Hypogastric (Internal Iliac) Lymph Nodes

The hypogastric lymph nodes include all lymph nodes found ventral to the body of the last, or occasionally the second to last, lumbar vertebrae, ventral to the M. sacrococcygeus ventralis, which arises from the last lumbar vertebra, in the angle that the left and right hypogastric arteries form with each other at their origin (Figures 24: 8; 27: 5; 29: 4). The number and location of these lymph nodes varied quite significantly. In 22 dogs, the hypogastric lymph nodes consisted of 2 elongated, somewhat flattened lymph nodes, 1 on the right and 1 on the left side of the median sacral artery, between it and the corresponding hypogastric artery (Figure 24: 8). As a rule, the node did not extend to the apex of the described angle formed between the median sacral artery and the left or right hypogastric arteries. In 6 cases, only 1 lymph node was found: in 3 dogs the lymph node was on the right, and in 1 dog, it was on the left; in the other 2 dogs, the lymph node was mostly midline on the median sacral artery. In cases with more than 1 lymph node on each side, there was 1 lymph node on the right and 2 lymph nodes on the left (1 case) (Figure 27: 5), 1 lymph node on the right and 3 lymph nodes on the left, lying one behind the other (2 cases), and 2 lymph nodes lying one behind the other on each side (2 cases). In 2 of the cases in which 2 or 3 lymph nodes lay one behind the other on the left, the cranial-most lymph node extended so far cranially that it contacted the dorsal side of the left hypogastric artery and reached the caudomedial border of the left common iliac vein. In 1 case, the cranial end of the left cranial lymph node reached the left external iliac artery, inserting itself between the left hypogastric artery and the left common iliac vein. Conversely, the lymph node was sometimes located very caudal, in those cases only ventral to the last lumbar vertebra. When 2 lymph nodes were present on the same side, the caudal-most lymph node was always ventral to only the last vertebra. The above description shows that the hypogastric lymph nodes can be considered as a single group, like the medial sacral lymph nodes. For the absolute and relative weights of the hypogastric lymph nodes, see below.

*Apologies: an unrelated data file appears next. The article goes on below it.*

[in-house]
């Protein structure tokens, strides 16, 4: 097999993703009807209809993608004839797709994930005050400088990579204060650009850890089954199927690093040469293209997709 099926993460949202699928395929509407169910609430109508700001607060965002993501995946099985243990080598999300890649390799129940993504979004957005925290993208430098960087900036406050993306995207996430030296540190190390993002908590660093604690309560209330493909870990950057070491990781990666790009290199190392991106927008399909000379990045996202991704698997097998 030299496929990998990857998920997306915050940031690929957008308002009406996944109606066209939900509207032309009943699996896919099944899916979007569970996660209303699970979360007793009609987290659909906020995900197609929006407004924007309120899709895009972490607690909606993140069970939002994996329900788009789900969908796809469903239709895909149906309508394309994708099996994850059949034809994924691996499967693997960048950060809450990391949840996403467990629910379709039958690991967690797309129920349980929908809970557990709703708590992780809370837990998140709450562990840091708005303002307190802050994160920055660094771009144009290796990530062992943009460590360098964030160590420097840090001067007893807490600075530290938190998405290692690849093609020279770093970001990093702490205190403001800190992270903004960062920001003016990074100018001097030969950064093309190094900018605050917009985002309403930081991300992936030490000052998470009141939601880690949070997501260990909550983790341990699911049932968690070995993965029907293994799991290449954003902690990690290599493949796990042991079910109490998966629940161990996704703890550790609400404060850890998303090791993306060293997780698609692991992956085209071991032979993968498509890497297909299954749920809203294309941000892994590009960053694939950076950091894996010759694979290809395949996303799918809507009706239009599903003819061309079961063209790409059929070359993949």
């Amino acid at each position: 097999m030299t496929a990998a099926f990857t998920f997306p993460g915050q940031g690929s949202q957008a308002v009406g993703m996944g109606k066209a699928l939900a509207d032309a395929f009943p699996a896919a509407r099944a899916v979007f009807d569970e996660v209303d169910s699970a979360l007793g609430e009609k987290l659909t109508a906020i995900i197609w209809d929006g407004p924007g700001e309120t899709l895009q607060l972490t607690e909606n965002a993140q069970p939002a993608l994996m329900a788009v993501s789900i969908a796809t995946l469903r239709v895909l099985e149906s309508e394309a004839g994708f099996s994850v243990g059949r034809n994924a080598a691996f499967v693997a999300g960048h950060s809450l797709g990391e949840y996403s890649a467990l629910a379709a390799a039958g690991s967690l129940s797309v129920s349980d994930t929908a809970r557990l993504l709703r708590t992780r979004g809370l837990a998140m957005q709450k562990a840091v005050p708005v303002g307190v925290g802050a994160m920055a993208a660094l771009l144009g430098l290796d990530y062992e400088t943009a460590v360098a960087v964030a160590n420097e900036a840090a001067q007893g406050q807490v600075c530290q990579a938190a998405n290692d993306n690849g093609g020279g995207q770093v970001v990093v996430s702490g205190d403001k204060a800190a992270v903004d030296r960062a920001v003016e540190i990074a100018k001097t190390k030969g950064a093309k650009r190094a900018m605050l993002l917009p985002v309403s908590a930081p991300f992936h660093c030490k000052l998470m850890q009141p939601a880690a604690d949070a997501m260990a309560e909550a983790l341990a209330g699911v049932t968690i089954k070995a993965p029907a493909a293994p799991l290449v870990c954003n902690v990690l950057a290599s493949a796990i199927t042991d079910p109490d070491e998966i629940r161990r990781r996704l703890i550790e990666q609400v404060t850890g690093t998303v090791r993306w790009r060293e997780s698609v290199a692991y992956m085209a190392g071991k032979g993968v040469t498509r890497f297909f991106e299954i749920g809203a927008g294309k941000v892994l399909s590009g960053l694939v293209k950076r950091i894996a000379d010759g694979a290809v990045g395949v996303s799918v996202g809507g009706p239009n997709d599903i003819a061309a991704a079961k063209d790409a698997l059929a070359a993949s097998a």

Afferent drainage (Figures 24, 26, 27, 29, 31, and 32)

The hypogastric lymph nodes drain lymph vessels from the M. psoas minor, quadratus lumborum, the Mm. glutei, the M. biceps femoris, semitendinosus and semimembranosus, quadratus femoris, obturatorius internus and externus, and the tail muscles, lymph vessels of the pelvis and femur, the lumbar, sacral, and caudal vertebrae, lymph vessels of the colon, rectum and anus, the uterus, vagina, vaginal vestibule, vulva and clitoris, lymph vessels of the testicle, epididymis, ductus deferens, prostate, penis, lymph vessels of the bladder and ureter, the male and female urethra and the nervous system, and the efferent lymph vessels from the deep inguinal and sacral lymph nodes.

Efferent drainage

The efferent vessels leaving each hypogastric lymph node merge to form 2 to 3 network-forming trunks, which flow on both the ventral and dorsal sides of the external iliac artery and vein to the medial iliac lymph nodes, as shown in Figures 23 and 27.

The absolute and relative weights were determined for the medial iliac and hypogastric lymph nodes on both sides. The absolute weight varied from 0.21 g to 20.94 g, and the relative weight from 0.0021% up to 0.0427%.

Clinical Notes

Digitally reconstructed radiograph of a dog showing the location of the hypogastric (internal iliac) lymph node relative to the medial iliac lymph node.
A left lateral digitally reconstructed radiograph showing a hypogastric (internal iliac) lymph node (blue) located ventral to the last lumbar vertebra and caudal to a medial iliac lymph node (pink). Digitally reconstructed radiographs (DRRs) are generated from computed tomographic scans and can be used to view the position of three-dimensional structures, such as lymph nodes or tumours, relative to two-dimensional radiographic anatomy. Image credit: Dr. Monique Mayer, Western College of Veterinary Medicine, University of Saskatchewan (used under CC BY-NC).


Icon for the Creative Commons Attribution-NonCommercial-ShareAlike 4.0 International License

The Lymphatic System of the Dog Copyright © 2021 by Hermann Baum is licensed under a Creative Commons Attribution-NonCommercial-ShareAlike 4.0 International License, except where otherwise noted.

Share This Book